Michigan seems to be spending less than some other states but still that’s a steep curve. Mr. Boermer, don’t be so quick to blame Austrian Economics for this.
As for the Christian Dominionism? Let me address that. Here’s Boerman again:
This philosophy recalls the Pentecostal-influenced prosperity gospel, which holds that devoted, faithful Christians who give their money to God will see a proportional increase in their own physical wealth—with one key difference. Unlike followers of the prosperity gospel, Calvinist capitalists don’t wait for money to come to them. Instead, they take their resources to market, steadily growing their wealth and influence until every square inch is owned for God.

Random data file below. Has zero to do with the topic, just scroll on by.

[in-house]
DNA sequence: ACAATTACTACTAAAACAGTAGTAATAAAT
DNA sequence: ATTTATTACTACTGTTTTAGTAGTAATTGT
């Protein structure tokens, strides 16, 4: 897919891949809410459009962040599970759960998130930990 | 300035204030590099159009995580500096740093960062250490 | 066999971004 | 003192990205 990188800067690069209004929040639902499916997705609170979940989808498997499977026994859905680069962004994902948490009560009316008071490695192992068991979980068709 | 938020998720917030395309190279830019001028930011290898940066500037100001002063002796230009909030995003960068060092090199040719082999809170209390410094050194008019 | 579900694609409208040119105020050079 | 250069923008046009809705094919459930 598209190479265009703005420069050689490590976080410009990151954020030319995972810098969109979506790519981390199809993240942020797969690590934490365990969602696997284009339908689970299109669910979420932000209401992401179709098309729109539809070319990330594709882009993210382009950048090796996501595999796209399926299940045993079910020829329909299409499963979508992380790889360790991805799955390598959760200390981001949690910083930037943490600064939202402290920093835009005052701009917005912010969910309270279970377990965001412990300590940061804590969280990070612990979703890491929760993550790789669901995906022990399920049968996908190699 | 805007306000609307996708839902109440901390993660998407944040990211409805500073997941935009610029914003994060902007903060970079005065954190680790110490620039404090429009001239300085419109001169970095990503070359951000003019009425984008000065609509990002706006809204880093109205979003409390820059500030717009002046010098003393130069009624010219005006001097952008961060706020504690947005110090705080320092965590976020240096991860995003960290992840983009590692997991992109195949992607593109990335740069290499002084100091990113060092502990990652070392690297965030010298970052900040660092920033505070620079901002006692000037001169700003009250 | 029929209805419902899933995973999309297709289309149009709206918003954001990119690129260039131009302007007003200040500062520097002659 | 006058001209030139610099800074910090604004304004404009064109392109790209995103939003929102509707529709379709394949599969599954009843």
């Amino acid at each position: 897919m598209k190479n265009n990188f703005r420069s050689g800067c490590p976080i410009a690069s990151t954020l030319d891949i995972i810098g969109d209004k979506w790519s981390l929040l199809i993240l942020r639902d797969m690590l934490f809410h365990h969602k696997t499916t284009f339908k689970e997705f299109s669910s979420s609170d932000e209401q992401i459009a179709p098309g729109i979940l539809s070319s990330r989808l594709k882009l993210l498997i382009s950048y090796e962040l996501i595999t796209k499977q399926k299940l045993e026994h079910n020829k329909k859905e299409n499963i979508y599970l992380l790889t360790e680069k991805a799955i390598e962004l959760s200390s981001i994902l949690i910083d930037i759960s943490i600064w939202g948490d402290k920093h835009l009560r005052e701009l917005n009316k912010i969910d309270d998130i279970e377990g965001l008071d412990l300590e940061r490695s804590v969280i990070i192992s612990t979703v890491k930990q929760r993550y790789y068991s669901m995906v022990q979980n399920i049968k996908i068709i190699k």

First of all, in a way, Boerman is right. The cosmic lordship of Christ does necessitate that every inch of creation is his. There is no denying what likely Boerman heard in chapel at Calvin or Grand Rapids Christian at least once. Colossians 1:16-20
For in him all things were created: things in heaven and on earth, visible and invisible, whether thrones or powers or rulers or authorities; all things have been created through him and for him. He is before all things, and in him all things hold together. And he is the head of the body, the church; he is the beginning and the firstborn from among the dead, so that in everything he might have the supremacy.
As Christians we cannot deny that Jesus is right now king over all the earth. Every square inch is already his. That’s the point. Christians don’t have to engage in a program of eminent domain because everything is already His to start with. I may be an American and Donald Trump is my president. Bruce Rauner may be my governor but ultimately I must admit I am a monarchist. Insert pearl clutching here.
However, I’ll quote the verse in context–something Boemer doesn’t do with Abraham Kuyper–here’s the rest of Colossians 1:20-22